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Suppose we have an injective homomorphism of power series rings

$$k[[x_1,...,x_m]]\to k[[y_1,...,y_n]]$$

can $x_i$ map to a unit in $k[[y_1,...,y_n]]$?

Of course in general, for injective homomorphisms of rings, non-units can become units in larger rings. For example, $\mathbb{Z}\to \mathbb{Q}$. I am also assuming that $k$ is fixed under the above embedding.

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any hypotesis on $m,n$? $m\le n$, $n\le m$, $m<n$, $n<m$? – Fosco Loregian Mar 9 '12 at 0:31
You'll have to know something about $k$. See this. – Dylan Moreland Mar 9 '12 at 0:59
@DylanMoreland: Sorry, I am unable to make a connection between my question and your link. Let's assume $k$ is algebraically closed for simplicity. – Merlin Mar 9 '12 at 1:15
@tetrapharmakon: I haven't thought of it, so I will leave it open. – Merlin Mar 9 '12 at 1:15
up vote 2 down vote accepted

The answer is no (injective or not) at least if you consider homomorphisms of $k$-algebras. Suppose you have such a map $k[[x_1,\dots, x_n]]\to k[[y_1,\dots, y_m]]$. Composing with the evaluation at $(0,\dots, 0)\in k^m$, you get a map $$ \phi: k[[x_1,\dots, x_n]]\to k $$ and you want to prove that $\phi(x_i)=0$ for all $i\le n$. Suppose for instance that $\phi(x_1)=\lambda\in k^*$. Then $\phi(x_1-\lambda)=0$. But $x_1-\lambda$ is an unit in $k[[x_1,\dots, x_n]]$ and $$ 0 = \phi(x_1-\lambda) \phi(1/(x_1-\lambda))=\phi(1).$$ Contradiction.

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Thank you, that's a neat trick. – Merlin Mar 9 '12 at 15:12
Very clever. Well done! – user5137 Mar 9 '12 at 16:22

I don't think this can be done without addressing the issue of infinite sums in $k$. If we have such a mapping $\varphi:k[[x_1,\cdots,x_m]]\rightarrow k[[y_1,\cdots,y_n]]$ with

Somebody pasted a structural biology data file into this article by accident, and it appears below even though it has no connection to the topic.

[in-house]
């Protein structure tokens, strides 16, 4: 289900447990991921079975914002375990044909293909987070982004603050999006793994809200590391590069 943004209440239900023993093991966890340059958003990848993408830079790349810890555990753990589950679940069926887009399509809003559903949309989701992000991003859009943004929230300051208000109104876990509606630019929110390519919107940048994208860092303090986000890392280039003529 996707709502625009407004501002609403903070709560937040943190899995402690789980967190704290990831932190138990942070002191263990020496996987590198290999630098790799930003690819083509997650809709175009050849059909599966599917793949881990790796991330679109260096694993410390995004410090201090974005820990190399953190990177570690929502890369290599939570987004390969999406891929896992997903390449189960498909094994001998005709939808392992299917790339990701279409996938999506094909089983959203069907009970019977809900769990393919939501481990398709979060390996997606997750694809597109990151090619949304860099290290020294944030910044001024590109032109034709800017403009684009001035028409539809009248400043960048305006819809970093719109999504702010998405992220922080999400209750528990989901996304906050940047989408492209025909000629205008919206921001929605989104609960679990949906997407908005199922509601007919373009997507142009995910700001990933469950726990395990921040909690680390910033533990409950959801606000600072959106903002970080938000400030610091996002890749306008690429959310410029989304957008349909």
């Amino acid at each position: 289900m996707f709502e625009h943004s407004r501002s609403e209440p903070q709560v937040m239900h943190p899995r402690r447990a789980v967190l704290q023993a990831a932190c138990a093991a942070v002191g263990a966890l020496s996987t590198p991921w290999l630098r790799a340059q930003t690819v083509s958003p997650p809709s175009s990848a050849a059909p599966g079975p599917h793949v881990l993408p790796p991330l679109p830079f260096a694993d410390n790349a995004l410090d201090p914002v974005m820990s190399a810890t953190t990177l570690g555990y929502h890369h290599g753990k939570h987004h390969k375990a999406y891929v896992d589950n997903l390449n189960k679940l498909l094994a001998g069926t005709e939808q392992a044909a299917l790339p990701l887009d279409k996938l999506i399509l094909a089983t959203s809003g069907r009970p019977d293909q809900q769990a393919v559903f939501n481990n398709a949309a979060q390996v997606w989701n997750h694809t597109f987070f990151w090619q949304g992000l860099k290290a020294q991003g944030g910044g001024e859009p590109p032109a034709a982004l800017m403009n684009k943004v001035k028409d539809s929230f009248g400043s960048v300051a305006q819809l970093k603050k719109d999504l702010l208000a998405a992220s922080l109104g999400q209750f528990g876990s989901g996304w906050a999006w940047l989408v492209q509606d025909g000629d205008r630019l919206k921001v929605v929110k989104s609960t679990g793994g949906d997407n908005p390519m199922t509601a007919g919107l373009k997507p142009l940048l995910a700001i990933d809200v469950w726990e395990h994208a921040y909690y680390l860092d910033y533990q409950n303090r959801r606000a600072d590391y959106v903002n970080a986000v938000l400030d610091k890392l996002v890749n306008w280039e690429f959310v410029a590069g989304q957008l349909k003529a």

$$\varphi(x_i)=a+g(y_1,\cdots,y_m)\in k[[y_1,\cdots,y_m]]$$ where $a\in K$, $a\not=0$, and $g(0,0,\cdots,0)=0$, then let $$f=1+x_i + x_i^2 + x_i^3 + \cdots$$

What is $\varphi(f)$? If it's something even close to obvious, then it's the power series that one obtains by substituting $\varphi(x_i)$ into each term. However, this gives us a constant term of $$1+a+a^2 + a^3 + \cdots$$ which is something that we know about if, say, $k\in \{\mathbb{Q},\mathbb{R},\mathbb{C}\}$, but I'm not aware of any kind of study of infinite series in general fields (off the top of my head, I don't think that a series whose terms aren't eventually zero could possibly converge in a finite field).

And even if, say $k=\mathbb{R}$ and, say $a=\frac{1}{2}$, then the constant term of $\varphi(f)$ would be 2, but then consider what $\varphi$ would do to the power series $$1+3 x_i + 9x_i^2 + 27 x_i^3 + \cdots + 3^n x_i^n + \cdots$$ In this case, the series formed by the constant term diverges. What then?

The issue here is why we have the word "formal" in the phrase "rings of formal power series": in a general algebraic setting, we don't care about convergence, and we don't plug anything into our power series except zero.

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I am gathering you are saying that such homomorphisms, if they exist cannot be substitution homomorphisms. Zariski-Samuel restrict to power series without constant terms while defining substitution homomorphisms. Although I am not sure whether there are no other homomorphisms between power series rings, which is what led me to this question. – Merlin Mar 9 '12 at 1:17
@Merlin: this is actually a good question. – user18119 Mar 9 '12 at 9:21
Yes, upon further thinking and after asking for feedback as to whether I was missing something obvious, this only works for homomorphisms that respect infinite sums. This clearly need not be the case. – user5137 Mar 9 '12 at 16:23

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